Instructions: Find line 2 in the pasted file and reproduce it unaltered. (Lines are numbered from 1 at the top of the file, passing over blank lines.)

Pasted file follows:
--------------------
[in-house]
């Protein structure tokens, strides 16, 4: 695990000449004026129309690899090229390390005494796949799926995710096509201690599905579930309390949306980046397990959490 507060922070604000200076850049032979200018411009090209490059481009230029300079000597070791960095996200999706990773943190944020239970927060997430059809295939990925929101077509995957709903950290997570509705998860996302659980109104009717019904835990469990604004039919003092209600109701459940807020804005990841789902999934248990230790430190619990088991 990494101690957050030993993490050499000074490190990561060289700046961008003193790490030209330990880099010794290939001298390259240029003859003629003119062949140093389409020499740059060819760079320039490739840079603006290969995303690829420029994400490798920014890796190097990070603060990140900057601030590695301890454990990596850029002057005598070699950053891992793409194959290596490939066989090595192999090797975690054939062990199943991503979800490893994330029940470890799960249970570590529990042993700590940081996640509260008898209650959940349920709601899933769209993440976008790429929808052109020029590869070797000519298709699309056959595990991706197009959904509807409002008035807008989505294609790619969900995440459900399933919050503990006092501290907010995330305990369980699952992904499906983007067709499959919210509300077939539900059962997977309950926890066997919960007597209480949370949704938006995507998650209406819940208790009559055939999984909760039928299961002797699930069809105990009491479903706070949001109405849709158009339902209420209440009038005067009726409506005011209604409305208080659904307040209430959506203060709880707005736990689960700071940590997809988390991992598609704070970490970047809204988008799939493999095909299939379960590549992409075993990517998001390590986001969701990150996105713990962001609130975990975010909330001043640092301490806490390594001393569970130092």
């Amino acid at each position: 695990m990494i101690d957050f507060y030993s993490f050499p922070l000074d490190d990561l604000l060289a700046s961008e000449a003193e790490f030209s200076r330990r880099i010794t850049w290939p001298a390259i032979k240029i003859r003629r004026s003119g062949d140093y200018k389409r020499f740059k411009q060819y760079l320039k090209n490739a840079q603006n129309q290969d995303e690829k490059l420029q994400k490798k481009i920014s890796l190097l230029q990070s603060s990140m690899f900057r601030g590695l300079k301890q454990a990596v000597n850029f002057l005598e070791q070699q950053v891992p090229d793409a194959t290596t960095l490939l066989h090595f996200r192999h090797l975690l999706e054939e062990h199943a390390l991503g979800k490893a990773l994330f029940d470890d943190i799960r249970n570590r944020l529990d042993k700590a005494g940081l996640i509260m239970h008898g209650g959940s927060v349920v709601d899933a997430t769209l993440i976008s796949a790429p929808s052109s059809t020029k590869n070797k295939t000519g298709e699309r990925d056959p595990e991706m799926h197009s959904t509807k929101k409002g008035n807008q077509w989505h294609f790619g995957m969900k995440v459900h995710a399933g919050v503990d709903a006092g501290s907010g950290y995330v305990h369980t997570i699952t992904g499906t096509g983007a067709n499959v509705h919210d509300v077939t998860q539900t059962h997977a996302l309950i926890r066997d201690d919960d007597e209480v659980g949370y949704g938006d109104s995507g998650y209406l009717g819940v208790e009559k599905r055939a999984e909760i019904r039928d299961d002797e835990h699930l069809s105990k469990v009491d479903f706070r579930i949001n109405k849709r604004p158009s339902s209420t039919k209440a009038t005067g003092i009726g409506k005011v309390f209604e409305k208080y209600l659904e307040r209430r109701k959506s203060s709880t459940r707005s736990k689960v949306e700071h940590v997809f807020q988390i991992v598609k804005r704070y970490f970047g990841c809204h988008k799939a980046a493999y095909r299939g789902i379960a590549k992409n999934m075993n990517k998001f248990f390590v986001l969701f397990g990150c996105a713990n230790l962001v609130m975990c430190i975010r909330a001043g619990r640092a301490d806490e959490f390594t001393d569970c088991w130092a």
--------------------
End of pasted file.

């Protein structure tokens, strides 16, 4: 695990000449004026129309690899090229390390005494796949799926995710096509201690599905579930309390949306980046397990959490 507060922070604000200076850049032979200018411009090209490059481009230029300079000597070791960095996200999706990773943190944020239970927060997430059809295939990925929101077509995957709903950290997570509705998860996302659980109104009717019904835990469990604004039919003092209600109701459940807020804005990841789902999934248990230790430190619990088991 990494101690957050030993993490050499000074490190990561060289700046961008003193790490030209330990880099010794290939001298390259240029003859003629003119062949140093389409020499740059060819760079320039490739840079603006290969995303690829420029994400490798920014890796190097990070603060990140900057601030590695301890454990990596850029002057005598070699950053891992793409194959290596490939066989090595192999090797975690054939062990199943991503979800490893994330029940470890799960249970570590529990042993700590940081996640509260008898209650959940349920709601899933769209993440976008790429929808052109020029590869070797000519298709699309056959595990991706197009959904509807409002008035807008989505294609790619969900995440459900399933919050503990006092501290907010995330305990369980699952992904499906983007067709499959919210509300077939539900059962997977309950926890066997919960007597209480949370949704938006995507998650209406819940208790009559055939999984909760039928299961002797699930069809105990009491479903706070949001109405849709158009339902209420209440009038005067009726409506005011209604409305208080659904307040209430959506203060709880707005736990689960700071940590997809988390991992598609704070970490970047809204988008799939493999095909299939379960590549992409075993990517998001390590986001969701990150996105713990962001609130975990975010909330001043640092301490806490390594001393569970130092």